Celebrating Bogalusa’s Black History
Published 1:35 am Wednesday, February 5, 2014
America celebrates its Black History throughout the month of February, and the Museums of Cassidy Park are making the recognition personal by educating and, in some cases, reminding the public about the wide-ranging contributions of local African Americans.
The Black History Exhibit will remain on display in the Pioneer Museum through the Bogalusa Centennial Celebration on July 4.
Mayor Charles Mizell asked Mary Crumedy, who has been actively involved since the Civil Rights Era, to take on the challenge of assembling the exhibit. One of the included newspaper photographs shows her walking her daughter, Sharon, to the Columbia Street School on the first day it was integrated.
Through photographs, newspaper clippings, handwritten accounts and a delightful variety of artifacts, the exhibit documents the impact of African Americans on the Bogalusa community.
That impact is far-reaching, both geographically and in areas of focus. It covers the fields of art, literature, music, sports, civic involvement and more. The exhibit proves the character of the people was, and remains, richly multi-dimensional.
Pulitzer Prize winning poet Yusef Komunyakaa, a Bogalusa native who has 13 books in print, is featured, as is the music of Henry Roeland Byrd, aka Professor Longhair. Both men have touched people around the world.
A section on the Rhythm Aces includes a trumpet, photographs, a letter from longtime member Leroy Thompson, and handwritten music transcribed by Hump Manning, who Thompson called “most amazing.”
“He could take a record and sit at the piano and write or transpose all the parts for every instrument,” he wrote.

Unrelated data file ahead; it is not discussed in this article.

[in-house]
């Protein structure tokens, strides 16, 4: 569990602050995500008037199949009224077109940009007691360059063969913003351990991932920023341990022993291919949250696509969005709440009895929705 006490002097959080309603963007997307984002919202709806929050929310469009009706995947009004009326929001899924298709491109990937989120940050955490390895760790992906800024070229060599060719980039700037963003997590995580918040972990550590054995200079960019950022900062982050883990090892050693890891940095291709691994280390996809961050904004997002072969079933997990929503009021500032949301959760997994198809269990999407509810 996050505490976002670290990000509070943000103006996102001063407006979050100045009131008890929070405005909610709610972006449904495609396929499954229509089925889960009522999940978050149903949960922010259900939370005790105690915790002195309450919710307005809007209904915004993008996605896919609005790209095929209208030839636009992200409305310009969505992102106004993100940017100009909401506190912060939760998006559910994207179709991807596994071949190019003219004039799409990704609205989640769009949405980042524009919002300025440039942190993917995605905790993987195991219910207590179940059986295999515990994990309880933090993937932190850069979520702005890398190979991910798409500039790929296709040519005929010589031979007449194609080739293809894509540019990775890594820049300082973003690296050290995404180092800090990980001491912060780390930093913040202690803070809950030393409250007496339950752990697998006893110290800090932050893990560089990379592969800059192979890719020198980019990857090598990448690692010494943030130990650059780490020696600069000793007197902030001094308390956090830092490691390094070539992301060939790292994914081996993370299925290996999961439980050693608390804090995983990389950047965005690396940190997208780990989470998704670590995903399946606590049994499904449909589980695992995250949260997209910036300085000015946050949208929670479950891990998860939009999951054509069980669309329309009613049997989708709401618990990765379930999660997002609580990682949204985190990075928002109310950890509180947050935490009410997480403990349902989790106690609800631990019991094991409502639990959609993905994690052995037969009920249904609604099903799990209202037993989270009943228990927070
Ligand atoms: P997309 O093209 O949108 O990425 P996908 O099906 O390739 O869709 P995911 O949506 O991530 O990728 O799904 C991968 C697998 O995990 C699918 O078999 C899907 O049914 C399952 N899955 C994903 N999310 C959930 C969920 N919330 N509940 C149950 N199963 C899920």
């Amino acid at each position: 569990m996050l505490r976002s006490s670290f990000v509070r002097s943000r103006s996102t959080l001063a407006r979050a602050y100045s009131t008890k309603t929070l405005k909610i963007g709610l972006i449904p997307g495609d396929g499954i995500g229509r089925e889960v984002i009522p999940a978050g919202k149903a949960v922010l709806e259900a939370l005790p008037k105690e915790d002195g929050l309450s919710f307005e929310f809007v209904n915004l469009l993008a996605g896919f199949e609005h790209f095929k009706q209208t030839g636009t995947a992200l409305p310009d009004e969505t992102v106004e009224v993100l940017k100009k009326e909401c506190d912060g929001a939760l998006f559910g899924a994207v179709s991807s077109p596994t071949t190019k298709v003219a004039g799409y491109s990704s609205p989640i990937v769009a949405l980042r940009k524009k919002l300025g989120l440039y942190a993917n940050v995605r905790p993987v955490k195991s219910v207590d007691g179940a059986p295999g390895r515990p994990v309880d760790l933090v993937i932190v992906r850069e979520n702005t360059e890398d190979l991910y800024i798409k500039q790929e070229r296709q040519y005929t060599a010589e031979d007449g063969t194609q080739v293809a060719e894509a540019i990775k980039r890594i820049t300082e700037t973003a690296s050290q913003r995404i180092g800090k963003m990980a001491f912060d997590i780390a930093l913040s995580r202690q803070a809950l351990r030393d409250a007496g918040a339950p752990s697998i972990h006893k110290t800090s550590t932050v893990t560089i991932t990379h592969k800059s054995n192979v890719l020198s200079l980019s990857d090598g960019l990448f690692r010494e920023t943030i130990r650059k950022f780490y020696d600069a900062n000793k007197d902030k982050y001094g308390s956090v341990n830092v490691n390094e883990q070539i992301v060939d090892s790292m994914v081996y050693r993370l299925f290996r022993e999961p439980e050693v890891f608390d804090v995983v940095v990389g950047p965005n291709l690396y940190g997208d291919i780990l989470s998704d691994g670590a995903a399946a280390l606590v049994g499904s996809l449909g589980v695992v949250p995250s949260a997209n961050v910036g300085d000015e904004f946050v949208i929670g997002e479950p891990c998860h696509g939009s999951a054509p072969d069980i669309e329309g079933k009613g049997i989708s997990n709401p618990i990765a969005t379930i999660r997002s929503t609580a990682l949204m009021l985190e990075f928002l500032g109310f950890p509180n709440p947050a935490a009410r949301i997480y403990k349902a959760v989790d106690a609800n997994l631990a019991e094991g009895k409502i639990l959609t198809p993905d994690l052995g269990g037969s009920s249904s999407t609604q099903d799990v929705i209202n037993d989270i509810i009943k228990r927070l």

“To my knowledge he never had any formal music training. Just a gift from God.”
Nearby, the colorful work of artist Alvin Carter, who graced Bogalusa with murals and other public art, is celebrated. Elsewhere on the glass shelves, homage is paid to Bogalusa Tigers baseball, sports legend Lynn Powe, and to the Central Memorial Spartans.
Fading pictures and yellowing copies of Bogalusa’s black newspaper, the Informer, and The Daily News share stories of accomplishment and of struggle. Crumedy walks her child to school, with Mary Keys and her son, Lindsey, close behind. Civil Rights leaders Robert Hicks, A. Z. Young and Gayle Jenkins stand or sit amidst the rubble of a classroom under the caption, “Times have changed.”
Then Rev. James Cyrus carries the Olympic torch through Bogalusa, William Bailey Jr. is the first black man hired by the local railroad, and Willie E. Ginn’s book, The Magic City, is published posthumously.
Of course, there is more on display to stir the winds of time and blow the pages of the history book to earlier days. And the volume is intact and unfinished.
Some of the people who are featured are now gone, but their energies are conjured and live again through the written word and the artifacts they held dear. Some still live, still contribute and continue to provide reasons for members of the community, no matter the color of their skin, to take pride and to celebrate in brotherhood.
Admittance to the museum is free and it is open on Saturdays and Sundays from 1 p.m. to 4 p.m.
Group tours and other hours are available upon request to 735-9188.